Q. Black people have long been marginalized in the cycling sports—from the prohibition on African-American membership in the League of American Bicyclists, which was not rescinded until 1999, to more subtle signals that push Black people out of bike networks. What do you think about the racial dynamics of the bike scene in the East Bay today? In what ways is it an affirmative, inviting place for Black people and how is it not?
What is affirming is that there are groups that have advocated for bike lanes in some neighborhoods, which make it safer and easier to ride for all bikers. Who are the bike lanes for is the question.
It is easy to assume that biking is a really accessible and easy way to travel. But a simple understanding like that discounts not only the cost of the bike but also other factors that weigh in when thinking about riding. Can you afford to fix your bike if it is broken? Is it practical for your lifestyle (i.e., do you have children)? If your bike is stolen, can you replace it? What’s the morale before even deciding to get on a bike?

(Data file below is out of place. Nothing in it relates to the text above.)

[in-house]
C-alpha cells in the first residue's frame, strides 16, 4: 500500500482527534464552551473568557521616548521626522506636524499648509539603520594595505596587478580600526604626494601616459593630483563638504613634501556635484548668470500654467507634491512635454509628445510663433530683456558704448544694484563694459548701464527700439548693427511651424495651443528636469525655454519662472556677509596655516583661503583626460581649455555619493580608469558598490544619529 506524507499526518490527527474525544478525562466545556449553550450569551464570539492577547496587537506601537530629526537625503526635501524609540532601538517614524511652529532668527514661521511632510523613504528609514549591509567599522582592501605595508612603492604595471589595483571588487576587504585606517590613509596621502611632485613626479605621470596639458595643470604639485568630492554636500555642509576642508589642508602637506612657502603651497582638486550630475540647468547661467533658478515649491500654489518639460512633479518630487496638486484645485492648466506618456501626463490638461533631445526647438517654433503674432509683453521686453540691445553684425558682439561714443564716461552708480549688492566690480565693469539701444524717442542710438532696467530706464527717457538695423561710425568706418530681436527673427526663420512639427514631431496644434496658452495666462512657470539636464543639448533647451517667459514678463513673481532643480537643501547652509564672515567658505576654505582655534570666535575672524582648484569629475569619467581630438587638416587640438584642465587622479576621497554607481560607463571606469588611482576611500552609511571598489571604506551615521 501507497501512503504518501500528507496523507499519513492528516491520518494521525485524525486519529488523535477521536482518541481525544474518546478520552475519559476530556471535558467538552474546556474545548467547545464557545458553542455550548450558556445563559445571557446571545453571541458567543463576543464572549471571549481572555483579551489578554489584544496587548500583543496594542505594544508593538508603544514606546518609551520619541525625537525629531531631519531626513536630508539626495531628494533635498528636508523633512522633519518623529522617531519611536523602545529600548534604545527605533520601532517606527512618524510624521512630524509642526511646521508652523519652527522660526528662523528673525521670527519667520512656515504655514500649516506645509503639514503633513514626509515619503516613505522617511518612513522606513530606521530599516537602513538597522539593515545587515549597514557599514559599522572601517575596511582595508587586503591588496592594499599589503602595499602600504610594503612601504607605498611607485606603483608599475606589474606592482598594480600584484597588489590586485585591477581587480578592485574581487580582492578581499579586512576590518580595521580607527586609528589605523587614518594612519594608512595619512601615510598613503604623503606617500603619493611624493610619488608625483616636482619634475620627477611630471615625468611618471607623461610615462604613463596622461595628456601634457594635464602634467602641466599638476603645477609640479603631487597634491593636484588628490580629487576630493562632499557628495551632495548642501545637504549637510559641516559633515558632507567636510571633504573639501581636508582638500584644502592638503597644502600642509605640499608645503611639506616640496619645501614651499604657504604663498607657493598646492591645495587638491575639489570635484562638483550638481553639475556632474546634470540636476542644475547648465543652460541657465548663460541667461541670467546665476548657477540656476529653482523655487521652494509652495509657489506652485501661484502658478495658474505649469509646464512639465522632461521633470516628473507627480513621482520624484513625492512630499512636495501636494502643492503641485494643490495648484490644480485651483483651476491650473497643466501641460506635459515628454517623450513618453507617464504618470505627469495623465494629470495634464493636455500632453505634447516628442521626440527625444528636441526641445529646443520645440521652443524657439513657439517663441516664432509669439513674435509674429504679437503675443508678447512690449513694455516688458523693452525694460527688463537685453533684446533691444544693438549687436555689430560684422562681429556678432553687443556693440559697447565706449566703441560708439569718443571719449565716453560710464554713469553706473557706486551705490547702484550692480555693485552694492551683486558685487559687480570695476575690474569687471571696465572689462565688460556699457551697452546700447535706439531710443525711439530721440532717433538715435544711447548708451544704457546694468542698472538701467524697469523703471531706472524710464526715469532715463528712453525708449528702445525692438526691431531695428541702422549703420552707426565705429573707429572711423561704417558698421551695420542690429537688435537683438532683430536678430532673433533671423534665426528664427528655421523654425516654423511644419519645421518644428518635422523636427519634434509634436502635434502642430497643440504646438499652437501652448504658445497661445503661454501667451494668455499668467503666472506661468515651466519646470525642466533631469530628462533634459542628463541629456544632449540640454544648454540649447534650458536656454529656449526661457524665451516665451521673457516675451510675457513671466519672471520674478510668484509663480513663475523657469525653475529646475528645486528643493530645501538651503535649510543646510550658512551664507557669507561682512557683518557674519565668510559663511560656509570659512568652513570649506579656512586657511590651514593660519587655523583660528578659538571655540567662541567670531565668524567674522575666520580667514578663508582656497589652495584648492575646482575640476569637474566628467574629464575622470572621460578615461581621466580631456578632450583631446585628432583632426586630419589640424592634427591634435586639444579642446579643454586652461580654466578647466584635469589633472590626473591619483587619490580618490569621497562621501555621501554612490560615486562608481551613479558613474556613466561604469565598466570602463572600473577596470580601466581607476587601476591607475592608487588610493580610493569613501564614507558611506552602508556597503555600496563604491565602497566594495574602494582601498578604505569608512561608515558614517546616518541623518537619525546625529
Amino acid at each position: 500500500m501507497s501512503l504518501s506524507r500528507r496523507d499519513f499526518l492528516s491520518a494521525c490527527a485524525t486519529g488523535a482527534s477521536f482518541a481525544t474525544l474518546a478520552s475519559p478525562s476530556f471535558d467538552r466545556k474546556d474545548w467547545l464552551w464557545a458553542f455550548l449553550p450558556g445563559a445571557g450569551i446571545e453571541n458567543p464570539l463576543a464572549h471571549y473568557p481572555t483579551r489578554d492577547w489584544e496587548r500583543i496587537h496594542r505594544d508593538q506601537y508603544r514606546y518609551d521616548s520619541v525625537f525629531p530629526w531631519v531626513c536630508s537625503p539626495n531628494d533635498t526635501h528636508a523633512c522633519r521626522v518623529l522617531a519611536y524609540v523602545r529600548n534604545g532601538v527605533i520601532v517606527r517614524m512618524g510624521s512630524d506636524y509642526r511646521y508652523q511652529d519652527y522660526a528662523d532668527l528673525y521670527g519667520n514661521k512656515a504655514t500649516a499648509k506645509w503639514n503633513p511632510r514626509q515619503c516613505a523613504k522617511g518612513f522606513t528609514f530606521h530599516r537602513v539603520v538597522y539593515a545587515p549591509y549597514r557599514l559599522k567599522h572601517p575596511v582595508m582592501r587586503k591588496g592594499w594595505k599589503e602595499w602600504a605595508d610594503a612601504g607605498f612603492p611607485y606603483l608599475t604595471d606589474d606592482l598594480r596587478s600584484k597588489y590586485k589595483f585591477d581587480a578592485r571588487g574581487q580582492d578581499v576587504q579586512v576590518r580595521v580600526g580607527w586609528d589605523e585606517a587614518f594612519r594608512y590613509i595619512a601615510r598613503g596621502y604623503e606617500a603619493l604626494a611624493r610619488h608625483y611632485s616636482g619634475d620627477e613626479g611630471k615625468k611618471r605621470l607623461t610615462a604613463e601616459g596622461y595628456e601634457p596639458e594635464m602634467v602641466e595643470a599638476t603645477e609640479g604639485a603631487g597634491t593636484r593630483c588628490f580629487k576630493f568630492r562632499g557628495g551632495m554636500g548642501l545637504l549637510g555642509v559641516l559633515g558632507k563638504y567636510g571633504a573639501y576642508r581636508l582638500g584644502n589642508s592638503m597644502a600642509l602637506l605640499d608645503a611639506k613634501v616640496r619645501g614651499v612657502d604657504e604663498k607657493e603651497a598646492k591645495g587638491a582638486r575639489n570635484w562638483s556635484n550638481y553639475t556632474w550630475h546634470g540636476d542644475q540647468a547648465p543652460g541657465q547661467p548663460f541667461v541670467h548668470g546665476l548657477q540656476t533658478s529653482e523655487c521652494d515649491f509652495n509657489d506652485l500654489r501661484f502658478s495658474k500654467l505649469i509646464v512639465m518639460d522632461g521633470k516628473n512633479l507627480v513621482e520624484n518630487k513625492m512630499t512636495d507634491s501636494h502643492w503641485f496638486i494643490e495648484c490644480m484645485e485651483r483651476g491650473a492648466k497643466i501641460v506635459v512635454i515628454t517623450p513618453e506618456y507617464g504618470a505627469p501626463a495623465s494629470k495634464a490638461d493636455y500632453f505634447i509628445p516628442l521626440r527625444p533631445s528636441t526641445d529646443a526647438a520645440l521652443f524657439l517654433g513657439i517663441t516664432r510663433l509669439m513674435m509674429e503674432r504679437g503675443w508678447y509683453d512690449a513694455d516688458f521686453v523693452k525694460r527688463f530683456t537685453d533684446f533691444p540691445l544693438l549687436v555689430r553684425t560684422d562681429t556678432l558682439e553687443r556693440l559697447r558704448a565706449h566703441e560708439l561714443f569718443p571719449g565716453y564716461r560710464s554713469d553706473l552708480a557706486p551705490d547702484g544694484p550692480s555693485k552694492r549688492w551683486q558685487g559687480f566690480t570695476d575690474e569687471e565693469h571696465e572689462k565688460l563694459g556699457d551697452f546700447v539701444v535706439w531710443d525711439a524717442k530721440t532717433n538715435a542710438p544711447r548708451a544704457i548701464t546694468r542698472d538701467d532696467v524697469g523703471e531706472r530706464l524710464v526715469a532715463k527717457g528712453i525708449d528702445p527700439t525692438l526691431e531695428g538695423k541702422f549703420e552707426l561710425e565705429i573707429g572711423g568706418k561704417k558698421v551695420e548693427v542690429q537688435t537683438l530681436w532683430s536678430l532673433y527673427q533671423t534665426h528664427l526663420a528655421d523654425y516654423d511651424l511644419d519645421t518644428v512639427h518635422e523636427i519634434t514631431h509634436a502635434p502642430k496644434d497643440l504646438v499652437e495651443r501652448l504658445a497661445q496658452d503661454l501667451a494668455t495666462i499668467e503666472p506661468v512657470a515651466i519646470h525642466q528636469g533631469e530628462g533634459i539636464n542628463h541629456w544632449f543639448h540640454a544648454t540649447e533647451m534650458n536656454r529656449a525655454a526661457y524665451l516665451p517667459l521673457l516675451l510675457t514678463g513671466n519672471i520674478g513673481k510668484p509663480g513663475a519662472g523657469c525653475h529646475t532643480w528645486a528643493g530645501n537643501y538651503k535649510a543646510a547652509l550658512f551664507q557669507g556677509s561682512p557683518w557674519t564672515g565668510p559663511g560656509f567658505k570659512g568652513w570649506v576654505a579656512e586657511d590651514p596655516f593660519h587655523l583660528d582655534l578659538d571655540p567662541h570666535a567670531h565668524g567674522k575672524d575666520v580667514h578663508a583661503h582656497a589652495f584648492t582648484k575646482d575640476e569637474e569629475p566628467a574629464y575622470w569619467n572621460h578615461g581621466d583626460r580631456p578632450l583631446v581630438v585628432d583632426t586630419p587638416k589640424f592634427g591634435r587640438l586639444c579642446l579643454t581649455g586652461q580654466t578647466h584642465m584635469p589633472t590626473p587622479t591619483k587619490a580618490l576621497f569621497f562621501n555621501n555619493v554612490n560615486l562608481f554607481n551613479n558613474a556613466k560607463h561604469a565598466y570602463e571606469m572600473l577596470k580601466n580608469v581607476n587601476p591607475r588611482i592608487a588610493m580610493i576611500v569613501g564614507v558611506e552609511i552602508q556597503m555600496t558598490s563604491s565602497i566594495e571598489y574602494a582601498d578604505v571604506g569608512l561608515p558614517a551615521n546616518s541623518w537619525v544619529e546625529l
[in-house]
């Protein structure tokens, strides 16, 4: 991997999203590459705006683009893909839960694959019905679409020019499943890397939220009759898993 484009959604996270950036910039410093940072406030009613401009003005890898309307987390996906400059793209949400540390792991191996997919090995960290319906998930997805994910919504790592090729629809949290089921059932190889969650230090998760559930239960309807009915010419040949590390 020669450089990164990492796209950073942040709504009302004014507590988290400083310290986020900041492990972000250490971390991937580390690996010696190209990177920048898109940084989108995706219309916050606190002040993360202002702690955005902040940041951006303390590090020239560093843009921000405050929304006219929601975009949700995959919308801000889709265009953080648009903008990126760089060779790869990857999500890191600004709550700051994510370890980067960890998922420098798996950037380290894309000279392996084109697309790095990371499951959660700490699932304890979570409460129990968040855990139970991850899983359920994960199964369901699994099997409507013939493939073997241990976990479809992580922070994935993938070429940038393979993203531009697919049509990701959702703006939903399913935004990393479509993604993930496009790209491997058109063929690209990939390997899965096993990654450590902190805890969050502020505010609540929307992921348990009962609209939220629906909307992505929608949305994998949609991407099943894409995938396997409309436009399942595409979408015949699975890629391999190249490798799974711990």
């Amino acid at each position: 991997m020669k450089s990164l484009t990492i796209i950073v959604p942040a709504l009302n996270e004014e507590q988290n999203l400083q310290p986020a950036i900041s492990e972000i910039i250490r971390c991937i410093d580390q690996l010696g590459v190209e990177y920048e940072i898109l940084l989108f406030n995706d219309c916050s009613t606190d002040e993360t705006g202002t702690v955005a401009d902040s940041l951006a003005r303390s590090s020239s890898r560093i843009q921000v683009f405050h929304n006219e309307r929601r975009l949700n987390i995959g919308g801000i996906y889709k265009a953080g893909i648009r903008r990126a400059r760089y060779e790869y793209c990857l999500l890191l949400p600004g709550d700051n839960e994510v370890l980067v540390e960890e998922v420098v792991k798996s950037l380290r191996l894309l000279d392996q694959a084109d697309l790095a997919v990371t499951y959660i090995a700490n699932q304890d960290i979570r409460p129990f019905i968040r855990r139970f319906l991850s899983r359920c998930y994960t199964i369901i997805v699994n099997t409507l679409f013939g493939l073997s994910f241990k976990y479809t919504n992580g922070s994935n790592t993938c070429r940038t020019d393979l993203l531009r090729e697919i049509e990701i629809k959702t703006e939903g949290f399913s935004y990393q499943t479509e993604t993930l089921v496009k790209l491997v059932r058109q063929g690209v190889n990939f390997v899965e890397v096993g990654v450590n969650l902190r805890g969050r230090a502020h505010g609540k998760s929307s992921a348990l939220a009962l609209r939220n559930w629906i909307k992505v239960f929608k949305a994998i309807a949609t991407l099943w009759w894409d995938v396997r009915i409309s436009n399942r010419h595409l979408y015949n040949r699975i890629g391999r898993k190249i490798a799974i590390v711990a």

If we were to use a metaphor to illustrate the racial dynamics of the bike scene in the East Bay, it might read something like this: Red, Bike, and Green is like English Breakfast Tea being dropped in an ocean—it’s not going to turn anything Black. The bike scene in the East Bay is largely a White space and since Black people are traditionally overlooked in bike culture as well as multi-racial sites of organizing, an organization like RBG fills a void.
Q. There is a tendency in Hip Hop culture to celebrate cars, particularly luxury cars, as symbols of power and even defiance. Do you believe that encouraging bike riding among Black people is an important counter-tendency to this trend? If so, why?